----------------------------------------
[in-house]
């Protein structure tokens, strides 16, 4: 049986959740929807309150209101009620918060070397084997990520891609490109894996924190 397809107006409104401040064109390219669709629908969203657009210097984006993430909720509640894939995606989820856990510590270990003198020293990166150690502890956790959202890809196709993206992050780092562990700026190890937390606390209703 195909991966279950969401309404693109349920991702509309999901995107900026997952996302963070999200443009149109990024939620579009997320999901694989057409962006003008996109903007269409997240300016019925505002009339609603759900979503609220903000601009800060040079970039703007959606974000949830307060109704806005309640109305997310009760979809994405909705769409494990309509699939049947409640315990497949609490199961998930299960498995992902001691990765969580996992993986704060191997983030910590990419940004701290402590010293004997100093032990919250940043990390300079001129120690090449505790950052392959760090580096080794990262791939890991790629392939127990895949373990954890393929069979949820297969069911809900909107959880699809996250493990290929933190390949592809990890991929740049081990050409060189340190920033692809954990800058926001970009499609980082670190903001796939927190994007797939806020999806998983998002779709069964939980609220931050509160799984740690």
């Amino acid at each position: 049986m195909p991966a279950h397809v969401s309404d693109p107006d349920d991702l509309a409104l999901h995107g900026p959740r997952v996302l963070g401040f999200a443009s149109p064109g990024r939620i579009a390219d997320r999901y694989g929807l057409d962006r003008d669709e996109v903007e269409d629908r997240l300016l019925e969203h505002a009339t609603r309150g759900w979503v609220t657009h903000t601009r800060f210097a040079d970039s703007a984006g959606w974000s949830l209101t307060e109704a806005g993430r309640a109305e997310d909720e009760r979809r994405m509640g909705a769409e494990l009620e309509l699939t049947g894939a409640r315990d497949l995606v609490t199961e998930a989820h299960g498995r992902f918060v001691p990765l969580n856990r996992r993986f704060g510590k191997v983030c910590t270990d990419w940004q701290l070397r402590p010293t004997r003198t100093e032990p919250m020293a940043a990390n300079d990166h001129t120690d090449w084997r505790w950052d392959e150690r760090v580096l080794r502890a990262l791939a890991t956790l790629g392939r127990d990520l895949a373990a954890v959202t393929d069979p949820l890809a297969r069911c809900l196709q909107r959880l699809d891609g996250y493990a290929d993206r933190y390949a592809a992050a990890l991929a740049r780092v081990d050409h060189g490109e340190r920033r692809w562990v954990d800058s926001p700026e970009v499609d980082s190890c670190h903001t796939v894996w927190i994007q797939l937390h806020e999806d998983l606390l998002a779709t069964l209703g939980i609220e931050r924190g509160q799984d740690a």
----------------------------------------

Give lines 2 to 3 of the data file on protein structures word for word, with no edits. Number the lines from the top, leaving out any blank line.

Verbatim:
């Protein structure tokens, strides 16, 4: 049986959740929807309150209101009620918060070397084997990520891609490109894996924190 397809107006409104401040064109390219669709629908969203657009210097984006993430909720509640894939995606989820856990510590270990003198020293990166150690502890956790959202890809196709993206992050780092562990700026190890937390606390209703 195909991966279950969401309404693109349920991702509309999901995107900026997952996302963070999200443009149109990024939620579009997320999901694989057409962006003008996109903007269409997240300016019925505002009339609603759900979503609220903000601009800060040079970039703007959606974000949830307060109704806005309640109305997310009760979809994405909705769409494990309509699939049947409640315990497949609490199961998930299960498995992902001691990765969580996992993986704060191997983030910590990419940004701290402590010293004997100093032990919250940043990390300079001129120690090449505790950052392959760090580096080794990262791939890991790629392939127990895949373990954890393929069979949820297969069911809900909107959880699809996250493990290929933190390949592809990890991929740049081990050409060189340190920033692809954990800058926001970009499609980082670190903001796939927190994007797939806020999806998983998002779709069964939980609220931050509160799984740690």
């Amino acid at each position: 049986m195909p991966a279950h397809v969401s309404d693109p107006d349920d991702l509309a409104l999901h995107g900026p959740r997952v996302l963070g401040f999200a443009s149109p064109g990024r939620i579009a390219d997320r999901y694989g929807l057409d962006r003008d669709e996109v903007e269409d629908r997240l300016l019925e969203h505002a009339t609603r309150g759900w979503v609220t657009h903000t601009r800060f210097a040079d970039s703007a984006g959606w974000s949830l209101t307060e109704a806005g993430r309640a109305e997310d909720e009760r979809r994405m509640g909705a769409e494990l009620e309509l699939t049947g894939a409640r315990d497949l995606v609490t199961e998930a989820h299960g498995r992902f918060v001691p990765l969580n856990r996992r993986f704060g510590k191997v983030c910590t270990d990419w940004q701290l070397r402590p010293t004997r003198t100093e032990p919250m020293a940043a990390n300079d990166h001129t120690d090449w084997r505790w950052d392959e150690r760090v580096l080794r502890a990262l791939a890991t956790l790629g392939r127990d990520l895949a373990a954890v959202t393929d069979p949820l890809a297969r069911c809900l196709q909107r959880l699809d891609g996250y493990a290929d993206r933190y390949a592809a992050a990890l991929a740049r780092v081990d050409h060189g490109e340190r920033r692809w562990v954990d800058s926001p700026e970009v499609d980082s190890c670190h903001t796939v894996w927190i994007q797939l937390h806020e999806d998983l606390l998002a779709t069964l209703g939980i609220e931050r924190g509160q799984d740690a």